Speaking of religion still, if there's one thing that goes hand-in-hand with faith, it is generally food. There have been a number of different food shortages in this country you may have heard about lately. We reported on this program about the shortage of limes. We've seen reports of rising beef prices as well. But right now, during Passover, gefilte fish is in short supply. Matt Chaban joins us now from member station WESA in Pittsburgh. He wrote about this for the New York Times. Matt, welcome.
Now we turn to a campaign to recognize Muslim religious holidays in the New York public school system. Roughly 10 percent of New York City's public school children are Muslims. And their parents are asking that schools close for the most sacred Muslim holidays. They argue that Christian and Jewish students get their most important holidays off already. Current New York Mayor Bill de Blasio endorsed the idea during his campaign. Take a listen.
This is TELL ME MORE from NPR News. I'm Celeste Headlee. Michel Martin is away. This Sunday marks the 15th anniversary of the shootings at Columbine High School. That day, two students opened fire and killed 13 people.
NPR's business news starts with wiring from Wal-Mart.
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MONTAGNE: The giant retailer is taking another step into banking. The company says it's launching a money transfer service next week. It'll go head-to-head with Western Union and MoneyGram in a market worth about $900 billion. But Wal-Mart says it will offer lower fees. Western Union and MoneyGram's stock both dropped on the news. Transcript provided by NPR, Copyright NPR.
The workplace has become a more understanding place for pregnant women or new moms these days. Many companies now have lactation rooms and offer more liberal maternity and paternity leave policies than in years past.
But for some women, pregnancy can still be a career liability.
Heather Myers was fresh out of high school and working at a Wal-Mart in Salina, Kan., in 2006 when she found out she was pregnant. She kept a water bottle with her on the sales floor, as her doctor recommended. Then, her supervisor intervened.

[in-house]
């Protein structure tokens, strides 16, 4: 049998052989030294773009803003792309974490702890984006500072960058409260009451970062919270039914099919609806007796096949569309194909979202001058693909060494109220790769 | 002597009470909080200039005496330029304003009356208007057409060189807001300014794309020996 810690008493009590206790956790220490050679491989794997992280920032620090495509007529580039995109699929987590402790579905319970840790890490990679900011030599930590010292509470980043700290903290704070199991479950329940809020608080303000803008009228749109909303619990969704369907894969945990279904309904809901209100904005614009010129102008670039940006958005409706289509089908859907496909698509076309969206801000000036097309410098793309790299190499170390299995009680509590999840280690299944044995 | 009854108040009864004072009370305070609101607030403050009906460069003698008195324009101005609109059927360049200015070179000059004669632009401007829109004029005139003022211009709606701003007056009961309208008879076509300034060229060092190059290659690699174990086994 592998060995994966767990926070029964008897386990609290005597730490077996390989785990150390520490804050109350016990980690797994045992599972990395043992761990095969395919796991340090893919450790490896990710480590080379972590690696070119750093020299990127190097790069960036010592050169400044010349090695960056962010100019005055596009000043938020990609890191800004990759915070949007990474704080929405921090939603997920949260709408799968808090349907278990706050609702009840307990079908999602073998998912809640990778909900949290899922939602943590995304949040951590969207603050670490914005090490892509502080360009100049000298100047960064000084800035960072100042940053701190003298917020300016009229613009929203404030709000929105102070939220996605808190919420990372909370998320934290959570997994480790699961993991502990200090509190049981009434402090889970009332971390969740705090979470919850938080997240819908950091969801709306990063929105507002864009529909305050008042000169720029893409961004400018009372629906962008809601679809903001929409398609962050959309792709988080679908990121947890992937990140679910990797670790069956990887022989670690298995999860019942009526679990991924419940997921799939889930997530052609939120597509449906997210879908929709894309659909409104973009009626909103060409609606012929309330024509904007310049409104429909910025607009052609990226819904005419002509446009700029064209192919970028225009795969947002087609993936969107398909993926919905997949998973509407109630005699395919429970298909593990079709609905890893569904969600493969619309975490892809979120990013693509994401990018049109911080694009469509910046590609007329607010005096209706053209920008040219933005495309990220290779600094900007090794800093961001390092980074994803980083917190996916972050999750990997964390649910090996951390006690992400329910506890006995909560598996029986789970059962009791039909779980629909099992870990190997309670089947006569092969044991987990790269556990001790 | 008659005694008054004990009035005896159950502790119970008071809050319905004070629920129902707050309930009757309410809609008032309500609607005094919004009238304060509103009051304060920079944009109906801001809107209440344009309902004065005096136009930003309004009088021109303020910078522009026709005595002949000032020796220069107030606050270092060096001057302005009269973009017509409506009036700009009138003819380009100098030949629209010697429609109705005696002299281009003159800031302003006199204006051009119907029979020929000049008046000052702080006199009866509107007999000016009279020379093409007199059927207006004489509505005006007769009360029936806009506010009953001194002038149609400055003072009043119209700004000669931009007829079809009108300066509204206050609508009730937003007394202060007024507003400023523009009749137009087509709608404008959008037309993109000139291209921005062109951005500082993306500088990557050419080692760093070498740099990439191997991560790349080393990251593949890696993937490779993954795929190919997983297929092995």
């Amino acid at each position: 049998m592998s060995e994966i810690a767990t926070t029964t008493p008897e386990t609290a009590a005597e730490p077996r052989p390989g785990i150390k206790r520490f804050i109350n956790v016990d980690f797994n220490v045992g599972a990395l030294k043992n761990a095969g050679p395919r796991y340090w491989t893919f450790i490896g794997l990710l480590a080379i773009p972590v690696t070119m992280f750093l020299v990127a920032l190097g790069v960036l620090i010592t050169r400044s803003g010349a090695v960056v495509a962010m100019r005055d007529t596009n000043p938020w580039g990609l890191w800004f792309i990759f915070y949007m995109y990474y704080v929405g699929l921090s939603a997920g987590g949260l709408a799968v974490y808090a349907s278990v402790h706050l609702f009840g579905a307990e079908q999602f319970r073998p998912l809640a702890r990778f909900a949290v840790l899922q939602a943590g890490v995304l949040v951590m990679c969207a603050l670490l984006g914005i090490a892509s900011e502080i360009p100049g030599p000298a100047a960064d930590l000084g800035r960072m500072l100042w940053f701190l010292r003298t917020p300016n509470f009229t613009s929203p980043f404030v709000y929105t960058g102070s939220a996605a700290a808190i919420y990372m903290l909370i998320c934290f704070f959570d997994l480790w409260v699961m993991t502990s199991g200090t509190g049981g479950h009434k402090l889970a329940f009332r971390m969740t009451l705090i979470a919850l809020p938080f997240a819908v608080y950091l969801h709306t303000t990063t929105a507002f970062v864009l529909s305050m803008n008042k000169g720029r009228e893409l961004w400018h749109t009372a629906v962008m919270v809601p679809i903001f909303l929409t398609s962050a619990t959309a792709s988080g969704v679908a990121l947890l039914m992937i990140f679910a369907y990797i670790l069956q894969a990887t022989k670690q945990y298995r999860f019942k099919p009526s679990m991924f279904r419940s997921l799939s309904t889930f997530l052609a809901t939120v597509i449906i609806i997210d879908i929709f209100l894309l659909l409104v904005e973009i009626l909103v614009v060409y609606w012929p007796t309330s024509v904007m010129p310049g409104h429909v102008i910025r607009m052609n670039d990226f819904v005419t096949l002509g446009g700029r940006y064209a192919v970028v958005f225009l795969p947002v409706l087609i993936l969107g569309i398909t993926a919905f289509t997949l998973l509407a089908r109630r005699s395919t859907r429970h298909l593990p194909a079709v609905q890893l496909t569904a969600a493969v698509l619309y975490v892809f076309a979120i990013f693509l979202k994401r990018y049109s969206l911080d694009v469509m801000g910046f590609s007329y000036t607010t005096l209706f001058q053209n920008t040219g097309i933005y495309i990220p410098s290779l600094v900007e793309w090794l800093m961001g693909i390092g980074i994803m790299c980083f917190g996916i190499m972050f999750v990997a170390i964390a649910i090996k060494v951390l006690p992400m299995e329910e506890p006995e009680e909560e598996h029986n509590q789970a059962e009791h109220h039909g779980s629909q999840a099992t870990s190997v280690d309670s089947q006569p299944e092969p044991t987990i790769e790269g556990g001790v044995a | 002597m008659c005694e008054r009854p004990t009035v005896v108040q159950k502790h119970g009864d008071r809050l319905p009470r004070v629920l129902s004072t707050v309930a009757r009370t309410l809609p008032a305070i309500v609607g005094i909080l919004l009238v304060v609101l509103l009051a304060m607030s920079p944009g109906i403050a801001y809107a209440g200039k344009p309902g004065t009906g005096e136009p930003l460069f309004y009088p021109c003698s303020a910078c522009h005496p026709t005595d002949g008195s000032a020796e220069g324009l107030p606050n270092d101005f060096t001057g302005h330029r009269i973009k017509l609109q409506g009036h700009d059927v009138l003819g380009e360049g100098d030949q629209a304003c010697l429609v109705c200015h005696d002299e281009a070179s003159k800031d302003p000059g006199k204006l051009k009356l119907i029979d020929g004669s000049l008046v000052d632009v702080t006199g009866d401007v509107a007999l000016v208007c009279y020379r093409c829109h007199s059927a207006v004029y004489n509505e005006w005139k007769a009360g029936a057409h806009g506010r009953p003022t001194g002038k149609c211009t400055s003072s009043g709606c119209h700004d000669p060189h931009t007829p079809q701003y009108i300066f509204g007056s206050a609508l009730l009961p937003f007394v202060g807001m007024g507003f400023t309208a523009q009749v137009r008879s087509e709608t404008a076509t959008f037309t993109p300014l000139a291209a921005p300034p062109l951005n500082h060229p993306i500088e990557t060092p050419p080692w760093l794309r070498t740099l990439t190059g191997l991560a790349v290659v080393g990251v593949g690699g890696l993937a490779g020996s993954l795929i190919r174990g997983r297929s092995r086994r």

Originally published on Fri April 18, 2014 7:54 am
A sign now outside the small library at a religious school for girls in Pakistan's capital says the room has been named for a martyr — Osama bin Laden, whose al-Qaida terrorist network was responsible for the Sept. 11, 2001, terrorist attacks that killed more than 3,000 people in New York, Pennsylvania and Virginia.
Originally published on Fri April 18, 2014 7:49 am
"Armed pro-Russian separatists in eastern Ukraine said Friday that they were not bound by an international deal ordering them to disarm and were looking for more assurances about their security before leaving the public buildings they are holding," Reuters reports.
Good morning. I'm Kelly McEvers with the story of not one, but two, good Samaritans in Boonville, Indiana. A Chrysler belonging to Derk West was stolen last week. The thief then sold the car to a 72-year-old man for 300 bucks. That buyer started feeling like the deal was too good to be true.
So he looked up the car's rightful owner, Mr. West, gave him a call. Derk West decided the older man needed the car more than he did so he let him keep it. It's MORNING EDITION. Transcript provided by NPR, Copyright NPR.
Originally published on Fri April 18, 2014 1:28 pm
The captain of the South Korean ferry that sank earlier this week in the Yellow Sea, leaving at least 28 dead and hundreds missing, has been arrested, along with two other crew members, South Korea's Yonhap news agency says.
The 69-year-old captain, Lee Jun-Seok, faces five counts including negligence of duty and violation of maritime law, Yonhap says.
Well, the tabloids have been reporting it for years but now it is official: Chelsea Clinton is actually pregnant this time. New York magazine proclaimed that America's version of a royal baby is on the way. Chelsea's parents, Bill and Hillary, sent out tweets confirming the news. The former president wrote that he is excited to add a new line to his Twitter bio: grandfather-to-be. And, of course, now speculation on the 2064 presidential race can begin.
Originally published on Sat April 19, 2014 10:25 am
More than two months ago, a nasty mumps virus triggered fever, headache and painfully swollen glands among a handful of students at Ohio State University. Now the outbreak has ballooned to 234 cases at last count, and has spilled into the surrounding community in Columbus, Ohio.
"Columbus officials are calling it the city's biggest outbreak since the development of the mumps vaccine in the 1940s," WOSU reporter Steve Brown tells Shots. "It even pushed them to open a new clinic."